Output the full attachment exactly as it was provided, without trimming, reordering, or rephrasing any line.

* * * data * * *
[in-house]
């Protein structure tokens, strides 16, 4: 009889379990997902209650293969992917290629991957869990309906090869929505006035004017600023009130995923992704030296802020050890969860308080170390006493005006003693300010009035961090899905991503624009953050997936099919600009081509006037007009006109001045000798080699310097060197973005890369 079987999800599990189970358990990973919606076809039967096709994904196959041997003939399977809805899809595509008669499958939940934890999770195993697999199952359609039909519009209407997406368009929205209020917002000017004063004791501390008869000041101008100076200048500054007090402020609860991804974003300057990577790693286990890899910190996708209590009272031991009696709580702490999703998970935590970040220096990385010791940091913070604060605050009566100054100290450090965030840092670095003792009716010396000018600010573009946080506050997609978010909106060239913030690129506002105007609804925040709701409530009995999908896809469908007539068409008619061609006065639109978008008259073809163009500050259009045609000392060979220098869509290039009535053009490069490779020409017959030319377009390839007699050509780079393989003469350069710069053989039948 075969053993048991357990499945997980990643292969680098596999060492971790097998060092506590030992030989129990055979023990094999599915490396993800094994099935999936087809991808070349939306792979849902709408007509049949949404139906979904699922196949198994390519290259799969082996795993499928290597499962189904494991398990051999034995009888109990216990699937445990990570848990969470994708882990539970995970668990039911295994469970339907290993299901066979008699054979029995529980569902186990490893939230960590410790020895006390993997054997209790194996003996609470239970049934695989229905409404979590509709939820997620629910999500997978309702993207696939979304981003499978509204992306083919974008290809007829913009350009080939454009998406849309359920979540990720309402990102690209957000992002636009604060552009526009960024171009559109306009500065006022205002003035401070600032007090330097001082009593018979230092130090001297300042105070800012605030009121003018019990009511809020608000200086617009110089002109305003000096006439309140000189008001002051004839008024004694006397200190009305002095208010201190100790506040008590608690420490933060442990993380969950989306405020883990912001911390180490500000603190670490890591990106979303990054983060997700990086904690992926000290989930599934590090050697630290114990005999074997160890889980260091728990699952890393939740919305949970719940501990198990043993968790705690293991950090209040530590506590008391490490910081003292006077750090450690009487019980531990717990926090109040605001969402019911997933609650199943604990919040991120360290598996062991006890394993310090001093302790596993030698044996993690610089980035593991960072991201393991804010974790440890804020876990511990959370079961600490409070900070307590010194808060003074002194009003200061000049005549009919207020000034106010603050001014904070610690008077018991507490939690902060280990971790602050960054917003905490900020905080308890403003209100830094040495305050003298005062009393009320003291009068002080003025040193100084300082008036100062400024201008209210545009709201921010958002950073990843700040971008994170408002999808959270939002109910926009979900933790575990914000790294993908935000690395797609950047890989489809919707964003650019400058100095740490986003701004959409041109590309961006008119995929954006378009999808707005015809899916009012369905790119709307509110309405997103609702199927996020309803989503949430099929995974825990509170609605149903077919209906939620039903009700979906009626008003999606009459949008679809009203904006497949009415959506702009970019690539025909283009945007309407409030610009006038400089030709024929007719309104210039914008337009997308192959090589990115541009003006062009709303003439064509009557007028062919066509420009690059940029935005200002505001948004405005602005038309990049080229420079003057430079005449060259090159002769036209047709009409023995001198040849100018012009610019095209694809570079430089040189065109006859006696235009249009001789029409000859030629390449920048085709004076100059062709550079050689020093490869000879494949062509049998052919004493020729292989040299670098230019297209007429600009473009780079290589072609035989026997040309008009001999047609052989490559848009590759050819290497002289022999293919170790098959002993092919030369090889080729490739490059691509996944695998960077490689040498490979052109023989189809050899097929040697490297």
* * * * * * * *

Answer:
[in-house]
């Protein structure tokens, strides 16, 4: 009889379990997902209650293969992917290629991957869990309906090869929505006035004017600023009130995923992704030296802020050890969860308080170390006493005006003693300010009035961090899905991503624009953050997936099919600009081509006037007009006109001045000798080699310097060197973005890369 079987999800599990189970358990990973919606076809039967096709994904196959041997003939399977809805899809595509008669499958939940934890999770195993697999199952359609039909519009209407997406368009929205209020917002000017004063004791501390008869000041101008100076200048500054007090402020609860991804974003300057990577790693286990890899910190996708209590009272031991009696709580702490999703998970935590970040220096990385010791940091913070604060605050009566100054100290450090965030840092670095003792009716010396000018600010573009946080506050997609978010909106060239913030690129506002105007609804925040709701409530009995999908896809469908007539068409008619061609006065639109978008008259073809163009500050259009045609000392060979220098869509290039009535053009490069490779020409017959030319377009390839007699050509780079393989003469350069710069053989039948 075969053993048991357990499945997980990643292969680098596999060492971790097998060092506590030992030989129990055979023990094999599915490396993800094994099935999936087809991808070349939306792979849902709408007509049949949404139906979904699922196949198994390519290259799969082996795993499928290597499962189904494991398990051999034995009888109990216990699937445990990570848990969470994708882990539970995970668990039911295994469970339907290993299901066979008699054979029995529980569902186990490893939230960590410790020895006390993997054997209790194996003996609470239970049934695989229905409404979590509709939820997620629910999500997978309702993207696939979304981003499978509204992306083919974008290809007829913009350009080939454009998406849309359920979540990720309402990102690209957000992002636009604060552009526009960024171009559109306009500065006022205002003035401070600032007090330097001082009593018979230092130090001297300042105070800012605030009121003018019990009511809020608000200086617009110089002109305003000096006439309140000189008001002051004839008024004694006397200190009305002095208010201190100790506040008590608690420490933060442990993380969950989306405020883990912001911390180490500000603190670490890591990106979303990054983060997700990086904690992926000290989930599934590090050697630290114990005999074997160890889980260091728990699952890393939740919305949970719940501990198990043993968790705690293991950090209040530590506590008391490490910081003292006077750090450690009487019980531990717990926090109040605001969402019911997933609650199943604990919040991120360290598996062991006890394993310090001093302790596993030698044996993690610089980035593991960072991201393991804010974790440890804020876990511990959370079961600490409070900070307590010194808060003074002194009003200061000049005549009919207020000034106010603050001014904070610690008077018991507490939690902060280990971790602050960054917003905490900020905080308890403003209100830094040495305050003298005062009393009320003291009068002080003025040193100084300082008036100062400024201008209210545009709201921010958002950073990843700040971008994170408002999808959270939002109910926009979900933790575990914000790294993908935000690395797609950047890989489809919707964003650019400058100095740490986003701004959409041109590309961006008119995929954006378009999808707005015809899916009012369905790119709307509110309405997103609702199927996020309803989503949430099929995974825990509170609605149903077919209906939620039903009700979906009626008003999606009459949008679809009203904006497949009415959506702009970019690539025909283009945007309407409030610009006038400089030709024929007719309104210039914008337009997308192959090589990115541009003006062009709303003439064509009557007028062919066509420009690059940029935005200002505001948004405005602005038309990049080229420079003057430079005449060259090159002769036209047709009409023995001198040849100018012009610019095209694809570079430089040189065109006859006696235009249009001789029409000859030629390449920048085709004076100059062709550079050689020093490869000879494949062509049998052919004493020729292989040299670098230019297209007429600009473009780079290589072609035989026997040309008009001999047609052989490559848009590759050819290497002289022999293919170790098959002993092919030369090889080729490739490059691509996944695998960077490689040498490979052109023989189809050899097929040697490297």